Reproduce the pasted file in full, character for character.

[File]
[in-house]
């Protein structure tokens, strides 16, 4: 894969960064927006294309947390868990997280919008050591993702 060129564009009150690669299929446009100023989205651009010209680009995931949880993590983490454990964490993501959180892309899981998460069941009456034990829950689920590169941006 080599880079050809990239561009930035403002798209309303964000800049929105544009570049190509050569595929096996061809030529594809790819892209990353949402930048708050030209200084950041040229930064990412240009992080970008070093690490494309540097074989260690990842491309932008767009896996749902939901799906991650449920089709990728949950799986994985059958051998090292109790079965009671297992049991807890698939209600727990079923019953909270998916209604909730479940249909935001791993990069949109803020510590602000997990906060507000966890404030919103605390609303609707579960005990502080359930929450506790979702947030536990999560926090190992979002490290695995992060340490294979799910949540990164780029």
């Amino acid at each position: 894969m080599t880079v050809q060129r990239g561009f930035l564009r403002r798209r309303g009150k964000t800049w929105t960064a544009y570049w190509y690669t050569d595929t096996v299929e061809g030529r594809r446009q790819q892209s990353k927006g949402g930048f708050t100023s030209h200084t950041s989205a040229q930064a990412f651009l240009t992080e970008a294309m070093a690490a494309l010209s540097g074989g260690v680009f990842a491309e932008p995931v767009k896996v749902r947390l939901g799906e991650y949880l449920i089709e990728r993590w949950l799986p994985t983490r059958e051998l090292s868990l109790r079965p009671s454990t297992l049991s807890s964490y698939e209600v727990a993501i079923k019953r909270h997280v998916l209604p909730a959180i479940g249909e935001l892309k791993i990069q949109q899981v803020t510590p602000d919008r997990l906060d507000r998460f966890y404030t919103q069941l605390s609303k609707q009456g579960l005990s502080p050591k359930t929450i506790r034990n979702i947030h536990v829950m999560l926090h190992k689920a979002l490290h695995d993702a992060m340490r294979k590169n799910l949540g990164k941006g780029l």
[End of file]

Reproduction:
[in-house]
């Protein structure tokens, strides 16, 4: 894969960064927006294309947390868990997280919008050591993702 060129564009009150690669299929446009100023989205651009010209680009995931949880993590983490454990964490993501959180892309899981998460069941009456034990829950689920590169941006 080599880079050809990239561009930035403002798209309303964000800049929105544009570049190509050569595929096996061809030529594809790819892209990353949402930048708050030209200084950041040229930064990412240009992080970008070093690490494309540097074989260690990842491309932008767009896996749902939901799906991650449920089709990728949950799986994985059958051998090292109790079965009671297992049991807890698939209600727990079923019953909270998916209604909730479940249909935001791993990069949109803020510590602000997990906060507000966890404030919103605390609303609707579960005990502080359930929450506790979702947030536990999560926090190992979002490290695995992060340490294979799910949540990164780029």
């Amino acid at each position: 894969m080599t880079v050809q060129r990239g561009f930035l564009r403002r798209r309303g009150k964000t800049w929105t960064a544009y570049w190509y690669t050569d595929t096996v299929e061809g030529r594809r446009q790819q892209s990353k927006g949402g930048f708050t100023s030209h200084t950041s989205a040229q930064a990412f651009l240009t992080e970008a294309m070093a690490a494309l010209s540097g074989g260690v680009f990842a491309e932008p995931v767009k896996v749902r947390l939901g799906e991650y949880l449920i089709e990728r993590w949950l799986p994985t983490r059958e051998l090292s868990l109790r079965p009671s454990t297992l049991s807890s964490y698939e209600v727990a993501i079923k019953r909270h997280v998916l209604p909730a959180i479940g249909e935001l892309k791993i990069q949109q899981v803020t510590p602000d919008r997990l906060d507000r998460f966890y404030t919103q069941l605390s609303k609707q009456g579960l005990s502080p050591k359930t929450i506790r034990n979702i947030h536990v829950m999560l926090h190992k689920a979002l490290h695995d993702a992060m340490r294979k590169n799910l949540g990164k941006g780029l």